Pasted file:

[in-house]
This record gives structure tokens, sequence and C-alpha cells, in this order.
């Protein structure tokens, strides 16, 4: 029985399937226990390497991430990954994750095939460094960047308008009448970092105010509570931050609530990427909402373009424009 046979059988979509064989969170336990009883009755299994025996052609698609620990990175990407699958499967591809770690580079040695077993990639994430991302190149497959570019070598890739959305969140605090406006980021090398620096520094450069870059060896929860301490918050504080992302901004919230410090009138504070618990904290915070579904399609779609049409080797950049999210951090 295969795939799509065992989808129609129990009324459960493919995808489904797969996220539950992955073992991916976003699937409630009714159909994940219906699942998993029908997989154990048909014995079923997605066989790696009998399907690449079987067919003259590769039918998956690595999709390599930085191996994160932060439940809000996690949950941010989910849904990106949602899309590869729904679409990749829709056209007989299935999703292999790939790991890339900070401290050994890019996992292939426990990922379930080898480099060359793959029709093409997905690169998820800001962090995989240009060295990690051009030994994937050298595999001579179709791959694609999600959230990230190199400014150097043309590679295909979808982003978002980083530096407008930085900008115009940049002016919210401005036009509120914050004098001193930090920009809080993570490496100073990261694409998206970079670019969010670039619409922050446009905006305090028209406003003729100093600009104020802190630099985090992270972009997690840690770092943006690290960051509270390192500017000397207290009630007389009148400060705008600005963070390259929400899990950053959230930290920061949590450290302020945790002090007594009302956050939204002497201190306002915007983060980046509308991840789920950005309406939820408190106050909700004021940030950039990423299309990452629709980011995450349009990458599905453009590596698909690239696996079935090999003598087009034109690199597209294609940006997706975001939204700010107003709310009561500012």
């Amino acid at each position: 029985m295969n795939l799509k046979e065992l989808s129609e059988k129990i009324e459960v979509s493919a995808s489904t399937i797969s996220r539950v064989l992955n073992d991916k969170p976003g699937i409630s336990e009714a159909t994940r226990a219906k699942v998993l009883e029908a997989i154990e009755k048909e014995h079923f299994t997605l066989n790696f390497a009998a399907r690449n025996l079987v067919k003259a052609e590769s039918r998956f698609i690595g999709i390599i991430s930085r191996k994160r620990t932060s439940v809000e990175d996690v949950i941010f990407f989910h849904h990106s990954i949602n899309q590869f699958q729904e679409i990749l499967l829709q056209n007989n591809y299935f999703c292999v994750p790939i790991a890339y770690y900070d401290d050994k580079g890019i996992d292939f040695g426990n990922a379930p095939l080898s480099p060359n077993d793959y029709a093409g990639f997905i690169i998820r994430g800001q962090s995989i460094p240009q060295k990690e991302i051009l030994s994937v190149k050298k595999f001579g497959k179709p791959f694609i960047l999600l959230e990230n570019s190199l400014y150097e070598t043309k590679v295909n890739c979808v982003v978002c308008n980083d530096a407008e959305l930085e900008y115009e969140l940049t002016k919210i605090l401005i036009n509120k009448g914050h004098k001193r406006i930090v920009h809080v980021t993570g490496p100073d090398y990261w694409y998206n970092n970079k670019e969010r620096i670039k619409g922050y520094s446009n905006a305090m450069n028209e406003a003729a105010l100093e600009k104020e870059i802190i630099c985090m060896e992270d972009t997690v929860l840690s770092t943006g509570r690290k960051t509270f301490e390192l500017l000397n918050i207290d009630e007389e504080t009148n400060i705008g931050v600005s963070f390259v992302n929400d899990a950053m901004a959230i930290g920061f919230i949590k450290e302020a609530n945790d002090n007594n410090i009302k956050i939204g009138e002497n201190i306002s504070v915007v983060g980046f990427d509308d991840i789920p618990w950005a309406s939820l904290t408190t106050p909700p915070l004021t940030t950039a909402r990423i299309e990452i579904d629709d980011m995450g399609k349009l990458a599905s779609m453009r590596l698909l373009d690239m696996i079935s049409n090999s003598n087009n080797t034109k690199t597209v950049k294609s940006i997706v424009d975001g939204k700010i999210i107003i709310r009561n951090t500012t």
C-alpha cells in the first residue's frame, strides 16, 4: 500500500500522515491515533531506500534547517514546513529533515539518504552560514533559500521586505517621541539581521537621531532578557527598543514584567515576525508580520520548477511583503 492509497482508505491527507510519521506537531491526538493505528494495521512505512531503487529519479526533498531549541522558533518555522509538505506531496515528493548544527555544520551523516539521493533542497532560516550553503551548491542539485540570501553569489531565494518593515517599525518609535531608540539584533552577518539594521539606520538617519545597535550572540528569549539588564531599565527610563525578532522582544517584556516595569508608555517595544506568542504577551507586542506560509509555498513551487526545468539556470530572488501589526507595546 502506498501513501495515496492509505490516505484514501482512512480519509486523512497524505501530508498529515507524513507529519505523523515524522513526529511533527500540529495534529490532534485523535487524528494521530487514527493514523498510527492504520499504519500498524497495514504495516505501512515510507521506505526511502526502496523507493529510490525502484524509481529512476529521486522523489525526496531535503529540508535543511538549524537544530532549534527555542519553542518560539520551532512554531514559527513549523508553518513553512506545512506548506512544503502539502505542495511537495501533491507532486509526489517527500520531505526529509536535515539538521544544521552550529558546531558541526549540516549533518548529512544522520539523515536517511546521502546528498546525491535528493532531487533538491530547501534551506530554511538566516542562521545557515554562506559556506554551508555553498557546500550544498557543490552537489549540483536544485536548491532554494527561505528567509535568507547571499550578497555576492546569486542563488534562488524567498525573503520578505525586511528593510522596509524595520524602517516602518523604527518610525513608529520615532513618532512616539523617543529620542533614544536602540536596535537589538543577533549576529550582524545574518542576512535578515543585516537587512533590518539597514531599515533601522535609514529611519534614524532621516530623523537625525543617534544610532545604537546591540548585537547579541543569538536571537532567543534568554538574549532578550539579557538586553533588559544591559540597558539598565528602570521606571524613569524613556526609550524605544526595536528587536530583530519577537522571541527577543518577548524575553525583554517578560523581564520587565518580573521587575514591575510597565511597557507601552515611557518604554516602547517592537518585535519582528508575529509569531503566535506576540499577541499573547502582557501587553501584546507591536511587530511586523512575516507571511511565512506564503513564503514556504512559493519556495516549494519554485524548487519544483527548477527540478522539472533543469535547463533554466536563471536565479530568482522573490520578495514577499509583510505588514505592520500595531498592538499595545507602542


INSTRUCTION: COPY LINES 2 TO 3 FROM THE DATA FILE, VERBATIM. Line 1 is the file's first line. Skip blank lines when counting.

This record gives structure tokens, sequence and C-alpha cells, in this order.
């Protein structure tokens, strides 16, 4: 029985399937226990390497991430990954994750095939460094960047308008009448970092105010509570931050609530990427909402373009424009 046979059988979509064989969170336990009883009755299994025996052609698609620990990175990407699958499967591809770690580079040695077993990639994430991302190149497959570019070598890739959305969140605090406006980021090398620096520094450069870059060896929860301490918050504080992302901004919230410090009138504070618990904290915070579904399609779609049409080797950049999210951090 295969795939799509065992989808129609129990009324459960493919995808489904797969996220539950992955073992991916976003699937409630009714159909994940219906699942998993029908997989154990048909014995079923997605066989790696009998399907690449079987067919003259590769039918998956690595999709390599930085191996994160932060439940809000996690949950941010989910849904990106949602899309590869729904679409990749829709056209007989299935999703292999790939790991890339900070401290050994890019996992292939426990990922379930080898480099060359793959029709093409997905690169998820800001962090995989240009060295990690051009030994994937050298595999001579179709791959694609999600959230990230190199400014150097043309590679295909979808982003978002980083530096407008930085900008115009940049002016919210401005036009509120914050004098001193930090920009809080993570490496100073990261694409998206970079670019969010670039619409922050446009905006305090028209406003003729100093600009104020802190630099985090992270972009997690840690770092943006690290960051509270390192500017000397207290009630007389009148400060705008600005963070390259929400899990950053959230930290920061949590450290302020945790002090007594009302956050939204002497201190306002915007983060980046509308991840789920950005309406939820408190106050909700004021940030950039990423299309990452629709980011995450349009990458599905453009590596698909690239696996079935090999003598087009034109690199597209294609940006997706975001939204700010107003709310009561500012």